Displacement - 14,200tons
Dimensions - 538x71x27ft
Machinery - 2-shaft, 4 cyl TE, 48 Belleville boilers, 25,000ihp. Coal 3000t
Armour - Deck 6in-2in, barbettes, turrets 6in, ammunition hoists 2in, casemates 6in-2in, CT 12in
Armament - 2-9.2in, 12-6in QF, 16-12pdr QF, 12-3pdr QF, 4-18in TT sub
Complement - 894
Launched - 8.6.1897
Builder - Vickers, Barrow
Fate - sold 1929
HMS Powerful and her sister ship HMS Terrible were the largest cruisers in the world during the 1890's. The Powerful was built by the Naval Construction and Armaments Company in Barrow-in-Furness and launched on the 24th July 1895. HMS Powerful was built to compete against the New Russian Cruisers Rurik and Rossiya; these two Russian ships were the largest and longest warships built at the time. HMS Powerful and HMS Terrible were very expensive to build, costing twice the cost of the Edger class, built two to three years earlier. HMS Powerful started service in the China Station and in 1899 became famous for landing naval brigades (along with HMS Terrible) at the cape to take part in the relief of Ladysmith during the Boer War. She went into refit in 1902 until 1904 when she went into the reserve fleet. She was used for harbour service in 1912 and from 1915 she was used as a training ship until the late 1920's, and she was renamed HMS Impregnable II in 1919. She was finally scrapped in 1929.
"During World War I, the naval brigade idea of using naval personnel to fight ashore was used for naval reservists and the Royal Naval Division was formed to assist the army in various theatres of war. The RND was disbanded in 1920.
The most famous action in which the Naval Brigades were involved - which was commemorated by the Field Gun Run at the Royal Tournament - is that of the relief of Ladysmith during the Boer War. In October 1899, British Army chiefs were out gunned by Boer troops who were threatening the garrison at Ladysmith. An appeal was sent to the Royal Navy for guns as a last resort. How could the Navy, hundreds of miles away at their base at Simonstown, send artillery over land in time to stop the Boer attack? Rear Admiral Sir Robert Harris mounted a plan to strip guns from HMSs Terrible and Powerful and take them over land to Ladysmith. The guns, on mountings designed by Captain Percy Scott of HMS Terrible, had to be taken 800 miles by sea, from Simonstown to Durban, and from there on a 190 mile haul to Ladysmith.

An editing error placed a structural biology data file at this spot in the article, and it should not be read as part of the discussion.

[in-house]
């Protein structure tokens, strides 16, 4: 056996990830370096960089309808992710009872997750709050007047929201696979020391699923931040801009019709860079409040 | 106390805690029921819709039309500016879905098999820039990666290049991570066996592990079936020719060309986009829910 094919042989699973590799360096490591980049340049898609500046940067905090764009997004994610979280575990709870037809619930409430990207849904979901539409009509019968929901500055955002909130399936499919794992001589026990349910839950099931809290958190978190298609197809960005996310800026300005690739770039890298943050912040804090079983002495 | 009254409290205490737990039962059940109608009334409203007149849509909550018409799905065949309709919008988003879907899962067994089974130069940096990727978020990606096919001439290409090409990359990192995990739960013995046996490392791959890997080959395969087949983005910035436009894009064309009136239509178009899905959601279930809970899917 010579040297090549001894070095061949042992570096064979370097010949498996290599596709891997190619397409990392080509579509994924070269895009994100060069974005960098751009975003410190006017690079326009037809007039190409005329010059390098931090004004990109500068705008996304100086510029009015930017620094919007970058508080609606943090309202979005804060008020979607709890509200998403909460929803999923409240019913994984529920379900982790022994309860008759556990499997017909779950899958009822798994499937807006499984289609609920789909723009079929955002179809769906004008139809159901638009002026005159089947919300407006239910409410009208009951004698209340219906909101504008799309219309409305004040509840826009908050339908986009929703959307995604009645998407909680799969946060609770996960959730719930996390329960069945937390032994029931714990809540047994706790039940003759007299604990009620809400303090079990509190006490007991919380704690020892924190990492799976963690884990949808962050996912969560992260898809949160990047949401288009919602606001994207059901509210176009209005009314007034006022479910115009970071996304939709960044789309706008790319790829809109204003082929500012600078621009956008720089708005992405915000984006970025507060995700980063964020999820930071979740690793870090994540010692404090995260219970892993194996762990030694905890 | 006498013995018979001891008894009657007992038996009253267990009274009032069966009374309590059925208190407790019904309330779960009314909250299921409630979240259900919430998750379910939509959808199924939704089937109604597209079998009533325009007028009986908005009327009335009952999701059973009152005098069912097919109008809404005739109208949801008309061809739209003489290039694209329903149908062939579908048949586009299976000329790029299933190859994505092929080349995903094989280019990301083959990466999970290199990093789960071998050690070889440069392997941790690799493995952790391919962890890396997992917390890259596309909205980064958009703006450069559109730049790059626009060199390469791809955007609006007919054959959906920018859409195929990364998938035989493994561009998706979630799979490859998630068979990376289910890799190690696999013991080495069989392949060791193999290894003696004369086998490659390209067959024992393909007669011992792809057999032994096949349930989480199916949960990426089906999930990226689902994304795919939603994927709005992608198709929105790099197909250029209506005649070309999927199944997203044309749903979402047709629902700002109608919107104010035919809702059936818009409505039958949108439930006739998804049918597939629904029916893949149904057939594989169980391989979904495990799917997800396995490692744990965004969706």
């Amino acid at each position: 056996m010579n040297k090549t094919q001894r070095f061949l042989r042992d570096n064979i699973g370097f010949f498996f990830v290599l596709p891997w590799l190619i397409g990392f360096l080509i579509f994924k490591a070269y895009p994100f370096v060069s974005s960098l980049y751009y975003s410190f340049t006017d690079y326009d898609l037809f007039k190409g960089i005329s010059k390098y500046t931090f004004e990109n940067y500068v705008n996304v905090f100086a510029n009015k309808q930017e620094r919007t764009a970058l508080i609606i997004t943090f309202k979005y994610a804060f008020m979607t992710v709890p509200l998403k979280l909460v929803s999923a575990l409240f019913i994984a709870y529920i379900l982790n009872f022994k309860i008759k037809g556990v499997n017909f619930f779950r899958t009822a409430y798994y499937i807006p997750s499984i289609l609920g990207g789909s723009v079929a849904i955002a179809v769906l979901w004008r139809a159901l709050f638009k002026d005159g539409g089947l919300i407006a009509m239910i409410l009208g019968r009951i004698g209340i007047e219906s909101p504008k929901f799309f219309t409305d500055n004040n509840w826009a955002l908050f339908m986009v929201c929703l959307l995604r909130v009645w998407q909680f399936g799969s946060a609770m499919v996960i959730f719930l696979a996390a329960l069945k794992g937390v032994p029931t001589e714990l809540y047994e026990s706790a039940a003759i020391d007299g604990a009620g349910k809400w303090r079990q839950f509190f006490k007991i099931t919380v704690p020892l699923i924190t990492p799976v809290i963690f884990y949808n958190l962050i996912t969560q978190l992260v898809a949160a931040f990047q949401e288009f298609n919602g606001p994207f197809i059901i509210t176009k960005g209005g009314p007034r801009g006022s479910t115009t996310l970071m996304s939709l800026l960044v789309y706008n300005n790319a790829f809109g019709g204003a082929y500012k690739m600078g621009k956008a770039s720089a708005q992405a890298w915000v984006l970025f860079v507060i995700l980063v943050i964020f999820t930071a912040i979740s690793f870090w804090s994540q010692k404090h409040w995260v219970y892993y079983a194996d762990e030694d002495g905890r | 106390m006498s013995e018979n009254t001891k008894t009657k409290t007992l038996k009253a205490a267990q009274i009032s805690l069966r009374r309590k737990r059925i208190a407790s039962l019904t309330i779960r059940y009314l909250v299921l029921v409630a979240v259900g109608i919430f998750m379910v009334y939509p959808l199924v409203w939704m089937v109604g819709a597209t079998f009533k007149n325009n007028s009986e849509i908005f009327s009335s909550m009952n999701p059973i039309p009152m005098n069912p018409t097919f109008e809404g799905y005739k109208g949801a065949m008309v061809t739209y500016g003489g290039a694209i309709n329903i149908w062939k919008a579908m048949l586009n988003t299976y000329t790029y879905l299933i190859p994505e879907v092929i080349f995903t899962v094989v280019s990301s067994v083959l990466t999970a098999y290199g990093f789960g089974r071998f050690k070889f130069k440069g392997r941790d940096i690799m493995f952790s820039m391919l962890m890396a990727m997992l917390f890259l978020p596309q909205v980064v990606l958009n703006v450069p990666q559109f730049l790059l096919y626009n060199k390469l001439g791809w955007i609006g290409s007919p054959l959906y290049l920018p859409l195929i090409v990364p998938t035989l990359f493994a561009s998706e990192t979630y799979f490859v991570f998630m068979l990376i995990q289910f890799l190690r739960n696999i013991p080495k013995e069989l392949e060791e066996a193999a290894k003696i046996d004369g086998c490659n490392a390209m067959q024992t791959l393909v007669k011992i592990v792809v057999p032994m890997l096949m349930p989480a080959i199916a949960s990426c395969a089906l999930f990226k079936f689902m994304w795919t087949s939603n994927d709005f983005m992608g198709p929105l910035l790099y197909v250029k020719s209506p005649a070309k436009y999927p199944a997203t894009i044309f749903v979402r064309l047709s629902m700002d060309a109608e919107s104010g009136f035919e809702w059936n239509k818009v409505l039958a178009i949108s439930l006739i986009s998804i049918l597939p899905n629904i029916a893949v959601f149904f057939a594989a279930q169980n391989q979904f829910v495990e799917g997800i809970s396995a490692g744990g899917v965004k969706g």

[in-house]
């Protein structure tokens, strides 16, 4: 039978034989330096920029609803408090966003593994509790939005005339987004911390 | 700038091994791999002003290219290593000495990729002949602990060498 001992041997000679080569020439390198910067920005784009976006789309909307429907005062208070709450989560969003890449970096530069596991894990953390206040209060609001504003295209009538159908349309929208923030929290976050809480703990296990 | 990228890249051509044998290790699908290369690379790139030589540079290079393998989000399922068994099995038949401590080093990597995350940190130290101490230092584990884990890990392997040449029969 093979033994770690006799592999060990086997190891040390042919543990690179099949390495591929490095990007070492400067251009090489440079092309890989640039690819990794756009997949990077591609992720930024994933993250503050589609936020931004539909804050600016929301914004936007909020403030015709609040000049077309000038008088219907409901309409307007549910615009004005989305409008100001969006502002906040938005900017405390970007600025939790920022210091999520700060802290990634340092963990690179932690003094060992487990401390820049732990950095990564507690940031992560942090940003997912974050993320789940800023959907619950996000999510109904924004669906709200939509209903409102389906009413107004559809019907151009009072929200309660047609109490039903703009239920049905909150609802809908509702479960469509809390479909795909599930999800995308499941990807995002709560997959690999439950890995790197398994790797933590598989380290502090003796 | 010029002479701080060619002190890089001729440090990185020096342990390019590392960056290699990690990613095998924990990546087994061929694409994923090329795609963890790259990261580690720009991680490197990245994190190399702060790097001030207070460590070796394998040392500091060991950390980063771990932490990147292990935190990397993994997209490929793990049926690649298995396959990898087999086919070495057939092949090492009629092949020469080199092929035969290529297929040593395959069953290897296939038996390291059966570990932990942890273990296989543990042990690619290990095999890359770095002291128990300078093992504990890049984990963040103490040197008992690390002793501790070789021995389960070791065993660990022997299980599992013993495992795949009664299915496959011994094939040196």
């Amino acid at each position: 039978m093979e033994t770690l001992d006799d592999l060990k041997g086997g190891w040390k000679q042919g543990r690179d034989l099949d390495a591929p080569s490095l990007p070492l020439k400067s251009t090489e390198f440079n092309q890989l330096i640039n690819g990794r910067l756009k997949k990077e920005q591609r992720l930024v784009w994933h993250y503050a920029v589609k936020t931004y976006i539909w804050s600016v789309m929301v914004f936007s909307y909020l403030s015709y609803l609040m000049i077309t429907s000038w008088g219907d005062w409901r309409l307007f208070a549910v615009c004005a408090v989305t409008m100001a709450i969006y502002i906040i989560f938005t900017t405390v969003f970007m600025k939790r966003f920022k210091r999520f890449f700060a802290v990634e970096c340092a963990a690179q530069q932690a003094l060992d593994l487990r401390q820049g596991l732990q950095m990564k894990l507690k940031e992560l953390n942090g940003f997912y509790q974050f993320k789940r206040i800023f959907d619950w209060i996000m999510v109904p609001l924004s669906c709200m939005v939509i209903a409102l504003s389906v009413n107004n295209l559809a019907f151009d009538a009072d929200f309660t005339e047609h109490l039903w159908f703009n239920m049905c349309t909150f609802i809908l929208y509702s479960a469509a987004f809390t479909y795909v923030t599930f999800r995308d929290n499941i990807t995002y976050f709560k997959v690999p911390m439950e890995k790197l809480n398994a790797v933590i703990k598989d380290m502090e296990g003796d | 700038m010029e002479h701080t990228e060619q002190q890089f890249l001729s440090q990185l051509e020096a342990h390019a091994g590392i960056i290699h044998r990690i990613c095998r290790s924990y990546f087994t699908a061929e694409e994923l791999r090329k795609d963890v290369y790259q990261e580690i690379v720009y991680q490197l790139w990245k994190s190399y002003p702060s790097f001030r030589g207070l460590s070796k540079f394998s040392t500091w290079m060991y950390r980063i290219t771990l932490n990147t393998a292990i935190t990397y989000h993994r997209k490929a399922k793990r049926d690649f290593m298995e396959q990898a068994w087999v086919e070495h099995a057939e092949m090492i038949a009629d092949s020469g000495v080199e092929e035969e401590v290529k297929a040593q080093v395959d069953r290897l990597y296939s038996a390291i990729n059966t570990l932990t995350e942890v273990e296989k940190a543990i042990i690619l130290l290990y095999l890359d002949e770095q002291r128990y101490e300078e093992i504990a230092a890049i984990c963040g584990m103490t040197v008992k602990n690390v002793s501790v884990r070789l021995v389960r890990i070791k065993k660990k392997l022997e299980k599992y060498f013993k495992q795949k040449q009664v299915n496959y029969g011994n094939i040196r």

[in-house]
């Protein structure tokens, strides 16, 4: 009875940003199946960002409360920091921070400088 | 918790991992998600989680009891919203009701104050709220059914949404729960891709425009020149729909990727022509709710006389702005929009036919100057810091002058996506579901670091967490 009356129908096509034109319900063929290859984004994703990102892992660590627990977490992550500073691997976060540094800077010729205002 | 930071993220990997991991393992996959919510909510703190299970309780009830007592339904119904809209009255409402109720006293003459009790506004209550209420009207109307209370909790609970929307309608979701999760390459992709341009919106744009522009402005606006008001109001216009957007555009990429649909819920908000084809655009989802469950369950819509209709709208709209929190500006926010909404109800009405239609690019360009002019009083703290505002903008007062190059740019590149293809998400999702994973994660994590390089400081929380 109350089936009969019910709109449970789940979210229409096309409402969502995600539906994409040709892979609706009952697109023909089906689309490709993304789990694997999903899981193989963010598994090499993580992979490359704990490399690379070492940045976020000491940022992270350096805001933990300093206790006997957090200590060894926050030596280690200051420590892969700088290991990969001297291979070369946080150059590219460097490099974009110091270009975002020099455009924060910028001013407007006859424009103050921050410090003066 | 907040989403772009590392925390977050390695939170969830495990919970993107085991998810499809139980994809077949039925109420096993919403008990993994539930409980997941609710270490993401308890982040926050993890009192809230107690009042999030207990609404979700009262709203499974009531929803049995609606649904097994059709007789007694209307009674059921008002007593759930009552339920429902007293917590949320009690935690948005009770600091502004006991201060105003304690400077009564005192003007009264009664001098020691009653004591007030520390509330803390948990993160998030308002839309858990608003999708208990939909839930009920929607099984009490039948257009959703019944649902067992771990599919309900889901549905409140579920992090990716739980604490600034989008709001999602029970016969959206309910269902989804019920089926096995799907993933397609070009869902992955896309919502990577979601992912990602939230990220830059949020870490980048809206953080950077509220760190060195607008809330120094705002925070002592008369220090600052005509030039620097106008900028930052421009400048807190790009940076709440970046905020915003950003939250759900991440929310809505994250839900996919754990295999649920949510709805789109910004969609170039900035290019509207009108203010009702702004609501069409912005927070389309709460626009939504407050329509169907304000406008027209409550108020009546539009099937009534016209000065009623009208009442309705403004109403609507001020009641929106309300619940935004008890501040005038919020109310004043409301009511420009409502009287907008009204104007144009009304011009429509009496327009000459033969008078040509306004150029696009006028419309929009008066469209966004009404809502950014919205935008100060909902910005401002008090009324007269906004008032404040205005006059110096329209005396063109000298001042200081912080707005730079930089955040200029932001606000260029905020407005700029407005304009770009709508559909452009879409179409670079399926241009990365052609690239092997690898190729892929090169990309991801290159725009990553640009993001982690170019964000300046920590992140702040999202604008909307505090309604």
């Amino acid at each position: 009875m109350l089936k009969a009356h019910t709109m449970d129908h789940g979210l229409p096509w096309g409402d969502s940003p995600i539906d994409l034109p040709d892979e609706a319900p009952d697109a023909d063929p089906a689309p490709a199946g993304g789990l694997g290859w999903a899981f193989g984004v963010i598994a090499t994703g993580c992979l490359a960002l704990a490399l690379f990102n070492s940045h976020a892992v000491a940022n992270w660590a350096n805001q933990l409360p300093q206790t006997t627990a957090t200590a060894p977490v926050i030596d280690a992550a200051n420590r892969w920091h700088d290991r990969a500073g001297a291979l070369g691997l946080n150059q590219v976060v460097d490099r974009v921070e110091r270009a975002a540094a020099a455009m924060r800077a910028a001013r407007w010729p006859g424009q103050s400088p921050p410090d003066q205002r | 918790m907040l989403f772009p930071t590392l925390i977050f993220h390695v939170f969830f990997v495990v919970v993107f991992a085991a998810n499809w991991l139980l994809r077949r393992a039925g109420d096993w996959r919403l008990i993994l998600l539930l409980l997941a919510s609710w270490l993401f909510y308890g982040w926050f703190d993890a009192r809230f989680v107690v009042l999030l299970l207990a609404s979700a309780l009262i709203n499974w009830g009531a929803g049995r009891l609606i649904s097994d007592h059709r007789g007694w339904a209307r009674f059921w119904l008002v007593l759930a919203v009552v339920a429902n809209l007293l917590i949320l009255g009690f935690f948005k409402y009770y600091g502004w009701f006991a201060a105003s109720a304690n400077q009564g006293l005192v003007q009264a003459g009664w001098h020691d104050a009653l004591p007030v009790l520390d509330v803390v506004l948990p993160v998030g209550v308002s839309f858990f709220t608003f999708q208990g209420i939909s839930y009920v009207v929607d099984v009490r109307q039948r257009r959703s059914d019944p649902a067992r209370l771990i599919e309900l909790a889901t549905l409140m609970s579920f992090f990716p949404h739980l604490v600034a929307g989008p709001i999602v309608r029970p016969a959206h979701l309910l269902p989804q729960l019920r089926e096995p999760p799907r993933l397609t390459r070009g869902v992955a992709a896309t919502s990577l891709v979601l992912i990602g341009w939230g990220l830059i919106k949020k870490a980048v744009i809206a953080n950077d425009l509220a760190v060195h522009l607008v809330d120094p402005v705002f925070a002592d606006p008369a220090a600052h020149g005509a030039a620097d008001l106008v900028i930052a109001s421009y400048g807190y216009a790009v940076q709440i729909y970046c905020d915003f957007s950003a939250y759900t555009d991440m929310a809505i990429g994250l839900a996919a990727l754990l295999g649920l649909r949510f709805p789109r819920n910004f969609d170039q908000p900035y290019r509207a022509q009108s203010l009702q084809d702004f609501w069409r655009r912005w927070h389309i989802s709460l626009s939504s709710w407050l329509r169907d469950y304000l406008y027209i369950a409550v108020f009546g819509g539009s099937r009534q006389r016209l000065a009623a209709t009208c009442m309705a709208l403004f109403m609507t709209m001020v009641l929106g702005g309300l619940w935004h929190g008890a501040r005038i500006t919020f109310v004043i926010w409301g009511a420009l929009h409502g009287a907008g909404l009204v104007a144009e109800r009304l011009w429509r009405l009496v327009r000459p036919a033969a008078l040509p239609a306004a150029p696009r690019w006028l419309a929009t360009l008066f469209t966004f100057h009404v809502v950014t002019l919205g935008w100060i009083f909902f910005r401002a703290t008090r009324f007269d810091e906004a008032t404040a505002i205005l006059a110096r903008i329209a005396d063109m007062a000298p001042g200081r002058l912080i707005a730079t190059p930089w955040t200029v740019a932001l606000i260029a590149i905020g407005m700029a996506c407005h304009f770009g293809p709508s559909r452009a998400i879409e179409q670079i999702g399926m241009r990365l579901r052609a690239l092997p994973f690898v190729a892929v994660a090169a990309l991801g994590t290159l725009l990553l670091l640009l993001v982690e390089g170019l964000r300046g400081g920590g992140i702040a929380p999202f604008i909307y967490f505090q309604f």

Within 24 hours, Captain Lambton, of HMS Powerful, had loaded three 12 pounder guns and the two 4.7” guns on board and was steaming flat out to Durban, where two special trains were waiting to carry the men and guns to Ladysmith. The trains travelled through the night to get to Ladysmith, before the Boers could close off the town and destroy the railway line. The guns were unloaded amongst rifle fire and a deluge of shells from the Boers. In the midst of the fighting, the naval brigade assisted by a team of oxen, hauled their guns from the station, across rocky terrain and into position where they could be brought to bear on the Boers’ heavy gun emplacements.
Meanwhile, a second naval brigade brought more naval guns to join a relief infantry force, under the command of General Sir Redvers Buller. After four months, Ladysmith was relieved on the 1st March 1900, after Buller had broken through under a barrage laid down by naval gunners to cover his advancing infantry.
Lambton brought HMS Powerful home to an unprecedented welcome. His crew pulled their guns through the street of Portsmouth and London as crowds cheered, sang and waved Union Jacks." - Royal Naval Museum Library Information leaflet.